Remuneration

Our Remuneration Codes set out the standards and policies that certain firms are required to meet when setting pay and bonuses for staff. Find out more about the Codes, who they apply to, our main requirements and proportionality. Information can also be found on latest developments and resources on sales incentives.

Inappropriate remuneration policies were widely identified as a contributory factor to the financial crisis. Our predecessor organisation, the Financial Services Authority, was the first major financial regulator to respond with the introduction of a Remuneration Code and there is now growing international recognition of the role of remuneration on firm conduct.

The aim of the FCA’s Remuneration Codes is to:

  • ensure greater alignment between risk and individual reward
  • discourage excessive risk taking and short-termism
  • encourage more effective risk management, and
  • support positive behaviours and a strong and appropriate conduct culture within firms

This supports our statutory objectives of enhancing market integrity and protecting consumers by ensuring incentives do not encourage excessive risk-taking or misconduct.

We have five Remuneration Codes tailored to different types of firm:

Codes applying to your firm

The Codes apply to more than 3,000 firms, including:

  • banks
  • building societies
  • large full-scope UK alternative investment fund managers
  • Capital Requirements Directive (CRD) investment firms such as broker-dealers, investment managers, corporate finance, private equity and venture capital firms and operators of multilateral trading facilities
  • Management companies of undertakings in collective investments in transferrable securities (UCITS)

While the requirements set out in the Remuneration Codes do not apply to all types of firm regulated by the FCA, appropriate remuneration practices are relevant for sound and effective risk management at all firms.

Principal requirements

All applicable firms must make sure their remuneration policies and practices are consistent with and promote sound and effective risk management.

This includes the following:

  • At least 40% of a bonus must be deferred over a period of at least three years. At least 60% must be deferred for the most senior management (for SYSC 19A and SYSC 19D only) or when an individual’s bonus is a particularly high amount.
  • At least 50% of a bonus must be made in shares, share-linked instruments or other equivalent non-cash instruments (or units of shares of the alternative investment fund for firms subject to SYSC 19B or units or shares of the UCITS, equivalent ownership interests in the UCITS, share-linked instruments relating to the UCITS concerned, or equivalent non-cash instruments with equally effective incentives). These shares or instruments should be subject to an appropriate retention period.
  • Ensure guarantees are only given in exceptional circumstances to new hires for the first year of service.
  • Ensure senior management adopts and periodically reviews the general principles of the remuneration policy and ensures its implementation as well as disclosure of details of their firm’s remuneration policies at least annually.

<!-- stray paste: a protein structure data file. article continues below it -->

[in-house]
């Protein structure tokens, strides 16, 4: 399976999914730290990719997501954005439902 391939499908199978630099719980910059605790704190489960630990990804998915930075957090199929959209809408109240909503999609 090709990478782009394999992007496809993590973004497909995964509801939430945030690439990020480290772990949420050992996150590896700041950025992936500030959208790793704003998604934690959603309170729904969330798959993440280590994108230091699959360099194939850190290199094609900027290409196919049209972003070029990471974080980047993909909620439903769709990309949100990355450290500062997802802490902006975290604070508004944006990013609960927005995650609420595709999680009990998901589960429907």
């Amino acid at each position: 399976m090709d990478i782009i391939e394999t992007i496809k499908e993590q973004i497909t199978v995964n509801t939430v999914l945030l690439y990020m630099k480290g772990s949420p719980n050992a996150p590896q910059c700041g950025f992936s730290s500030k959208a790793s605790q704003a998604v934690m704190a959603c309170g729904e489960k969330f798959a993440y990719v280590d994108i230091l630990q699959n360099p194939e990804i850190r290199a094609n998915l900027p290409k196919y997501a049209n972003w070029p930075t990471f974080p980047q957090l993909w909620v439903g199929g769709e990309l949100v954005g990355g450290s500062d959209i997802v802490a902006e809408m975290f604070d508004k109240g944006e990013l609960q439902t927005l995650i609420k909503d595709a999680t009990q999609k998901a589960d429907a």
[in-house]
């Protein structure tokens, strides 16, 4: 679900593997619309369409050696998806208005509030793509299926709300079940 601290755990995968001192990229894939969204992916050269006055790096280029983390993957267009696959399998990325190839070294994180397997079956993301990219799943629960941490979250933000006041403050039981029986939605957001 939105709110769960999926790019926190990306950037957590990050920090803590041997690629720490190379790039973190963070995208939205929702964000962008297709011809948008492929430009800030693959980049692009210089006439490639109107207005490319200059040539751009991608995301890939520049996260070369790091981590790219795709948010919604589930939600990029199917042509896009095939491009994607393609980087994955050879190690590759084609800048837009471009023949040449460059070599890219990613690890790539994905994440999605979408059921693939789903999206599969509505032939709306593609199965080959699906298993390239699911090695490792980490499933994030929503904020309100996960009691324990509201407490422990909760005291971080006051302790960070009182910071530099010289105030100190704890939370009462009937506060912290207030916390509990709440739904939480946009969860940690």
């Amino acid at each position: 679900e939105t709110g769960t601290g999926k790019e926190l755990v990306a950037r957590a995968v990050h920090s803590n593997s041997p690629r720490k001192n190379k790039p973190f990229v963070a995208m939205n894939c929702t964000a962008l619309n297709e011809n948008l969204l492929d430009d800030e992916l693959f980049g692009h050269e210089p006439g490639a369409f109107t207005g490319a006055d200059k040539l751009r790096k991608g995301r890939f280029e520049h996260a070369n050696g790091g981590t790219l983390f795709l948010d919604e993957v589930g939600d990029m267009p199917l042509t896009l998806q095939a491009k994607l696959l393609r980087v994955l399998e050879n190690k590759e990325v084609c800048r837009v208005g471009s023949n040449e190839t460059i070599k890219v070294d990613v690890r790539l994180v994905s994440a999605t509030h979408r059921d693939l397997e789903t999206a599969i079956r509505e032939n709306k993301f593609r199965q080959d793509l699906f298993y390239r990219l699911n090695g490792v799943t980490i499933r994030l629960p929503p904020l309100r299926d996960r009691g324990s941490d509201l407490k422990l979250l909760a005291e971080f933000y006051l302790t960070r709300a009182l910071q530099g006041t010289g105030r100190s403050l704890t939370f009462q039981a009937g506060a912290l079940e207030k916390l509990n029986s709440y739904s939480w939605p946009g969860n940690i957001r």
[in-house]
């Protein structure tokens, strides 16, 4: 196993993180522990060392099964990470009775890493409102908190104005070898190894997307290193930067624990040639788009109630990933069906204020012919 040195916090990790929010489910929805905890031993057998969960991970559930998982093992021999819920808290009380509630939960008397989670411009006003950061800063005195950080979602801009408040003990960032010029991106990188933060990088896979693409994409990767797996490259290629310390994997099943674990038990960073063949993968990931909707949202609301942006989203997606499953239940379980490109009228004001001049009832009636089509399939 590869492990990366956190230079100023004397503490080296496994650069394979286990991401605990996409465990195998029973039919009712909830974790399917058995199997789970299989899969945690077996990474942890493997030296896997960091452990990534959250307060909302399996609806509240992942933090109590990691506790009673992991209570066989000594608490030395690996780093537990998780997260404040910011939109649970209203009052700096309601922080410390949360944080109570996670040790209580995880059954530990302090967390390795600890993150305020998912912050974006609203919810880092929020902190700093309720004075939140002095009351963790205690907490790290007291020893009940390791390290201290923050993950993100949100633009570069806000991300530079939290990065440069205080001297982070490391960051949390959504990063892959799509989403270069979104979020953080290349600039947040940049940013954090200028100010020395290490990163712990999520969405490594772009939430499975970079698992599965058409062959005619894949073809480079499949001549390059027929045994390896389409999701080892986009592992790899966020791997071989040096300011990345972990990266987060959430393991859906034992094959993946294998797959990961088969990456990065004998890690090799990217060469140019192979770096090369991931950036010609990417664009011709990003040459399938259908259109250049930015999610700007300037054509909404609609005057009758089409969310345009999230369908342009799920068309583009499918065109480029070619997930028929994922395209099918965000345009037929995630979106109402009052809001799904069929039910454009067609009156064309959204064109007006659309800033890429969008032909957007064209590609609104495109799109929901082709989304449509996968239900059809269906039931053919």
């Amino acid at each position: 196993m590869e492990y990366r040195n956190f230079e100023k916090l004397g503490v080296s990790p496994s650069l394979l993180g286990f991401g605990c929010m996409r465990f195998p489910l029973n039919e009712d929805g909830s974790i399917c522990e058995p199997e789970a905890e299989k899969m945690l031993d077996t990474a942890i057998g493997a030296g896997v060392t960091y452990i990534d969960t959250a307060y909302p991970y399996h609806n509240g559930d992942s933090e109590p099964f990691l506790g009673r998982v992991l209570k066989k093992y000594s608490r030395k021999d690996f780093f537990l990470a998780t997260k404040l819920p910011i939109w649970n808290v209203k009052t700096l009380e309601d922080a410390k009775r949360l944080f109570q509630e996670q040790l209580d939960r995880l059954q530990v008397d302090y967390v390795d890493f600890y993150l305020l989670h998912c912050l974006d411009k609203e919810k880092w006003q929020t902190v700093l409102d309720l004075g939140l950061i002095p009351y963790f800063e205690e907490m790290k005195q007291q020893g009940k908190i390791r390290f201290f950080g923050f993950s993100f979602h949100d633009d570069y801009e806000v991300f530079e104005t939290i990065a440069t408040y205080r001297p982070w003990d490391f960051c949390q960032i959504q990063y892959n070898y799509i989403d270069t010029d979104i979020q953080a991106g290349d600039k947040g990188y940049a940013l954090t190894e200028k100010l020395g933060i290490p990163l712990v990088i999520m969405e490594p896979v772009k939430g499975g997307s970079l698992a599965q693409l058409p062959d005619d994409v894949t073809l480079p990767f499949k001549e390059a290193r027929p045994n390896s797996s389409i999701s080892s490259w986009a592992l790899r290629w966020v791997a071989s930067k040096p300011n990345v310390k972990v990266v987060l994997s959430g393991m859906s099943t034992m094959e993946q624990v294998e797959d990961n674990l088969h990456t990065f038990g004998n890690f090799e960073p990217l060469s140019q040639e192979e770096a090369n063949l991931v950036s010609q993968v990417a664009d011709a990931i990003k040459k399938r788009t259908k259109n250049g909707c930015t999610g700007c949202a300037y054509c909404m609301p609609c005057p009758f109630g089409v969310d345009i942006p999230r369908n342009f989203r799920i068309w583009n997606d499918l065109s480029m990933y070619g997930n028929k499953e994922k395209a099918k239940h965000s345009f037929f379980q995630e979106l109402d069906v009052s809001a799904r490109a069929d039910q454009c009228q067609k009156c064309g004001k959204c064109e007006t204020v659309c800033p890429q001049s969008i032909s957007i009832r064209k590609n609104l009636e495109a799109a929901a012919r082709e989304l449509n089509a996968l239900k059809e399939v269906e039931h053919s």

• Variable remuneration is risk-adjusted and ensures performance is assessed with respect to financial and non-financial factors and is based on the performance of the individual, business unit concerned and the overall results of the firm.
  • Ensure that any variable remuneration, including a deferred portion, is paid or vests only if it is sustainable according to the financial situation of the firm as a whole, and justified on the basis of the performance of the firm, the business unit and the individual concerned.

Proportionality

The FCA has adopted a proportionate approach to implementing the Remuneration Codes. Some of the features of the Remuneration Codes apply to a firm as a whole while other requirements, such as those on the structure of awards, apply mainly to material risk takers (MRTs), also referred to as Code staff or identified staff. These are individuals who are:

  • senior management
  • risk takers and staff in control functions, and
  • those earning in the same remuneration bracket

For firms subject to SYSC 19A or SYSC 19D, Commission Delegated Regulation (EU) No 604/2014 sets out further examples of categories of staff that must be identified.

The approach set out in our general guidance on proportionality also allows firms to implement the Remuneration Codes in a way suitable for its size, internal organisation and the nature, scope and complexity of its activities.​

Sales incentives

We have conducted supervisory work where we looked at the risks to customers from financial incentives of staff or representatives dealing directly with retail customers.

Following engagement with industry to identify the risks to customers from financial incentives of staff or representatives dealing directly with retail customers. We published final guidance in January 2013 (on financial incentives) and July 2015 (on performance management) to assist firms in mitigating the risks to consumers that could arise through their incentive schemes and performance management of staff. We also conducted follow up thematic work into financial incentives which assessed whether firms are now managing the risks to consumers.

We are currently looking at how consumer credit firms pay and incentivise their staff and manage the risks arising from these reward arrangements.

Further information on performance management.

Further information on financial incentives.

Contact

Email us: [email protected]